In general, this Section allows the holder of certain powers of appointment to represent and bind potential future beneficiaries. If these powers of appointment are used, the practical effect is that trust decanting and judicial settlement agreements will be much easier to accomplish, because consent of only the current power holder is necessary. See the ITC for specific requirements for various types of powers of appointment. The notice requirements are also streamlined by this Section. Amending irrevocable trusts and decanting are important tools for elder law attorneys, because they allow trust assets to be transformed from being considering “countable” assets for purposes of Medicaid benefits to “non-countable” assets, which do not impact Medicaid eligibility.

Appointment of Representative. Section 305.

This Section creates a statutory basis for an Illinois court to appoint a powerful uber-representative (other than a guardian ad litem) to receive notices, accountings and reports on behalf of and to bind and represent an incapacitated, unborn or unascertainable trust beneficiary in nonjudicial matters. Importantly, this Section specifically allows a representative or guardian ad litem, when giving consent or agreement, to consider not only the interests of the beneficiary, but also to more broadly consider the “general potential benefits to the living family members” of the represented person. This new provision may be helpful for Medicaid planning and asset protection planning, because it will potentially allow the representative of an incapacitated person to take actions or enter into transactions and agreements in order to preserve trust assets for the benefit of the incapacitated person’s current living family members, such as a spouse or children. This Section also clarifies that the representative or guardian ad litem may act on behalf of the beneficiary, even if no judicial proceeding is pending.

Designated Representative. Section 307.

This is a new concept in Illinois trust law and is not also a part of the Uniform Trust Code. It is loosely based on Florida law. This Section allows a trust instrument to nominate a designated representative to bind and represent a “qualified beneficiary.” The designated representative is a fiduciary, subject to all fiduciary standards of a trustee. The “qualified beneficiary” cannot be older than age 30, unless he is incapacitated. This provision will be especially useful for special needs trusts, and for beneficiaries who are spendthrifts, or may have other personal or emotional difficulties. In the special needs trust context, naming a designated representative for the disabled beneficiary puts a fiduciary in place, who is separate and apart from the trustee (and can therefore provide independent oversight), but who will also be subject to the detailed fiduciary requirements of the new ITC. Instead of naming a designated beneficiary when the trust is signed, consider permitting the trust protector to name a designated representative in the future, if the grantor is having trouble with the concept or cannot decide upon choice of an appropriate Designated Representative at that time.

Undue Influence. Section 406.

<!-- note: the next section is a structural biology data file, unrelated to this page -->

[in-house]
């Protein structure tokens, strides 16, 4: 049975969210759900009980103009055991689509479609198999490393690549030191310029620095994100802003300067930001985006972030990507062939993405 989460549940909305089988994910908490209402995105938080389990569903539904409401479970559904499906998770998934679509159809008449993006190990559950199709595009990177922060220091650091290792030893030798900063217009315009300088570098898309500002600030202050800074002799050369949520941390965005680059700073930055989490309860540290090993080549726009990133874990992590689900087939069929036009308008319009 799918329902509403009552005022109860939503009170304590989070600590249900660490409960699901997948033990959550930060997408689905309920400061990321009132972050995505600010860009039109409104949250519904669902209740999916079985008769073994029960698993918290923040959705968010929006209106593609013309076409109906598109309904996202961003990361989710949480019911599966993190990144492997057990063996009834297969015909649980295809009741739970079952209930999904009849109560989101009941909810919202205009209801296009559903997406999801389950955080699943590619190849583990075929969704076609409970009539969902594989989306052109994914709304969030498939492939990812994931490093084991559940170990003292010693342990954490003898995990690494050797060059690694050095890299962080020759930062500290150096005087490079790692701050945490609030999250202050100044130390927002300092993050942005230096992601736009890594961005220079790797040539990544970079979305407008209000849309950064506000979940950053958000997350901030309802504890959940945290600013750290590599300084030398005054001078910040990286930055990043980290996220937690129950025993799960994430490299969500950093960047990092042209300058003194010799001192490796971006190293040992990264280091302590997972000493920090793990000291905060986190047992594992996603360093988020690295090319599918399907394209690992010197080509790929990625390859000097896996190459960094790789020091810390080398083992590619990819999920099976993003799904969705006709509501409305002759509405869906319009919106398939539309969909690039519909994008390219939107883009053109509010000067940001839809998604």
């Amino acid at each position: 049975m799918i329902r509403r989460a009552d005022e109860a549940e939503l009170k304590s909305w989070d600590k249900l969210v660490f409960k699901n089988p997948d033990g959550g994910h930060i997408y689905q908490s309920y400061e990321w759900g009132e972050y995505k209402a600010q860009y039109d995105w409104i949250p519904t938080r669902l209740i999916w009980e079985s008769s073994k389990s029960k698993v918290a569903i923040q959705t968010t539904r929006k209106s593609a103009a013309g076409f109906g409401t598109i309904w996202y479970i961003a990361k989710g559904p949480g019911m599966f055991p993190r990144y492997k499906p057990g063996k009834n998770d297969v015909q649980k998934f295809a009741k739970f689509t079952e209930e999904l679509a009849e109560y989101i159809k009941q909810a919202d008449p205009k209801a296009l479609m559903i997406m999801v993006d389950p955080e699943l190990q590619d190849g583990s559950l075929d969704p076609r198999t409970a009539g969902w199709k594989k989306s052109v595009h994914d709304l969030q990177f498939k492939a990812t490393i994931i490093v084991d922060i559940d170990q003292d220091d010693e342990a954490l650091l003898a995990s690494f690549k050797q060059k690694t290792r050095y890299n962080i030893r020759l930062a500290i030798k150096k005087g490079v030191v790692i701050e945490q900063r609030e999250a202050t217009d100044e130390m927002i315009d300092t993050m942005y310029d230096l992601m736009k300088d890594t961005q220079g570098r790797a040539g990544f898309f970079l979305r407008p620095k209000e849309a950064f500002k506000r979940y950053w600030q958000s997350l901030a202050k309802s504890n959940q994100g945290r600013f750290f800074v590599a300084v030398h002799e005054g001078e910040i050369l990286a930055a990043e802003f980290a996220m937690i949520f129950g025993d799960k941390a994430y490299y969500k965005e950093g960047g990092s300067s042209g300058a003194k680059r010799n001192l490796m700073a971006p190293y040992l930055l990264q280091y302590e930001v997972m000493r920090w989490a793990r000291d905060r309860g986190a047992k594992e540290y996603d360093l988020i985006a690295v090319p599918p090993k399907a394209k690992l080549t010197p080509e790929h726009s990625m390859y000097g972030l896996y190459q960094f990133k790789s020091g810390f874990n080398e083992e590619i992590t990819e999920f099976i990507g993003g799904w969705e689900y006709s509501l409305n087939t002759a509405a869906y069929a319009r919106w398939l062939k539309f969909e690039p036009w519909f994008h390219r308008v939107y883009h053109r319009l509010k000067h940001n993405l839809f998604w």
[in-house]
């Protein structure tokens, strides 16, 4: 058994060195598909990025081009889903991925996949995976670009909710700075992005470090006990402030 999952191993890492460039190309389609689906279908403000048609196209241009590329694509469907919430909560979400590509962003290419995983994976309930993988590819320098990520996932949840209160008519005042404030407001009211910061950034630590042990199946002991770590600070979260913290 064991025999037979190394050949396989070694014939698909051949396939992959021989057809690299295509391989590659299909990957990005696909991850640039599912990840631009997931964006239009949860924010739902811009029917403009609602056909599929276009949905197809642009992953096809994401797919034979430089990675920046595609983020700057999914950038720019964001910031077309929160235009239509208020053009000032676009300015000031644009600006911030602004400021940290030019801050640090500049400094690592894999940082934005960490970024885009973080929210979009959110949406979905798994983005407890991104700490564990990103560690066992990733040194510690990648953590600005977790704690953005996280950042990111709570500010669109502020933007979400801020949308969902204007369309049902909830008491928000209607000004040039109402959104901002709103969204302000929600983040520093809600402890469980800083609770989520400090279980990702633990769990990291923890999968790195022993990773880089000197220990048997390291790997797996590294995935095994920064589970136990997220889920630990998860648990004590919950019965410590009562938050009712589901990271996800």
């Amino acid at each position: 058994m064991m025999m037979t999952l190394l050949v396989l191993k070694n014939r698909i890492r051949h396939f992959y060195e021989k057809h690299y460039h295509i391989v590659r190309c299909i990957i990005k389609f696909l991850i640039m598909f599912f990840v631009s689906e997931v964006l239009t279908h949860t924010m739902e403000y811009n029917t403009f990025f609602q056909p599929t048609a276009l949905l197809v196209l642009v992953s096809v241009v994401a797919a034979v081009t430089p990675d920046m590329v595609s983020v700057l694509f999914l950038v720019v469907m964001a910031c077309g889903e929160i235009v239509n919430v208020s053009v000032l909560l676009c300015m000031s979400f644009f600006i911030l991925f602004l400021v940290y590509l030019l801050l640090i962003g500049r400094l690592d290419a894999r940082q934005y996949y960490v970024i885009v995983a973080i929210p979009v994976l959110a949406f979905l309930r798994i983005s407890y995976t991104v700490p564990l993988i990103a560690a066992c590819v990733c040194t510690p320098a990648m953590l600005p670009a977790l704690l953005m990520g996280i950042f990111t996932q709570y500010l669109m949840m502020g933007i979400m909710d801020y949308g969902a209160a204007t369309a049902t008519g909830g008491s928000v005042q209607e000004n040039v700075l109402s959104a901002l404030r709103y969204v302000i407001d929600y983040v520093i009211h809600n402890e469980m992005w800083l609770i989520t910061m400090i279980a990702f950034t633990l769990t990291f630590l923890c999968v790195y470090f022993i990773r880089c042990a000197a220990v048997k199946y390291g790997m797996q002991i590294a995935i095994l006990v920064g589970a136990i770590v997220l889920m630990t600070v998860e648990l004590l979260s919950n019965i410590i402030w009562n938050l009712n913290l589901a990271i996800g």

This Section codifies prior Illinois case law. It makes clear that any portion of a trust (or the entire trust, if applicable) which was created, amended, or revoked as a result of fraud, duress, or undue influence is void. Elderly clients sometimes have trouble truly understanding that they have every right to control their own money and their own legacy and feel pressure to please adult children or other family members. This pressure can be intense when a child who spends significant time “caring” for the parent, actually has ulterior motives and is not providing the care selflessly. The clarity provided by this Section is important. Clients may be empowered to make their own independent estate planning choices, when they learn that a trust provision created as a result of duress or undue influence is actually void and unenforceable.

Noncharitable Trust Without Ascertainable Beneficiary. Section 409.

This Section, which is based upon the Uniform Trust Code, allows for the creation of a trust for a noncharitable purpose, and with no ascertainable beneficiary. Such a trust could be well-suited to set aside funds for funeral, burial and memorial expenses, including non-standard costs, such as for the travel expenses of family members to and from funeral services, but would not be useful for perpetual gravesite care, since the term of the trust is limited to 21 years. This could be a useful tool to help clients create written directives for their own funerals and memorials, and to ensure that sufficient funds are set-aside and available to pay for more elaborate services or remembrance events. Interestingly, Section 409(c) permits a person to be named in the trust instrument to “enforce” the provisions of the trust, otherwise the court can name an enforcer. The grantor may wish to name an enforcer, who is different from the trustee, if there is a certain person or family member who has particular sensitivity or capability to ensure the grantor’s wishes for burial and memorial services are properly carried out. This could provide a meaningful role for a family member who was not selected as trustee. If the trust grantor may be applying for Medicaid, it is important to be mindful of the five-year look back, and also keeping in mind that the trust could be considered a countable resource under the very complicated federal rules for trusts and Medicaid. At this time Illinois Medicaid rules limit the amount of funds that can be set aside for burial expenses in a bank account to a mere $1,500. There are other mechanisms under Illinois law to allocate larger sums for funeral and burial expenses.(3)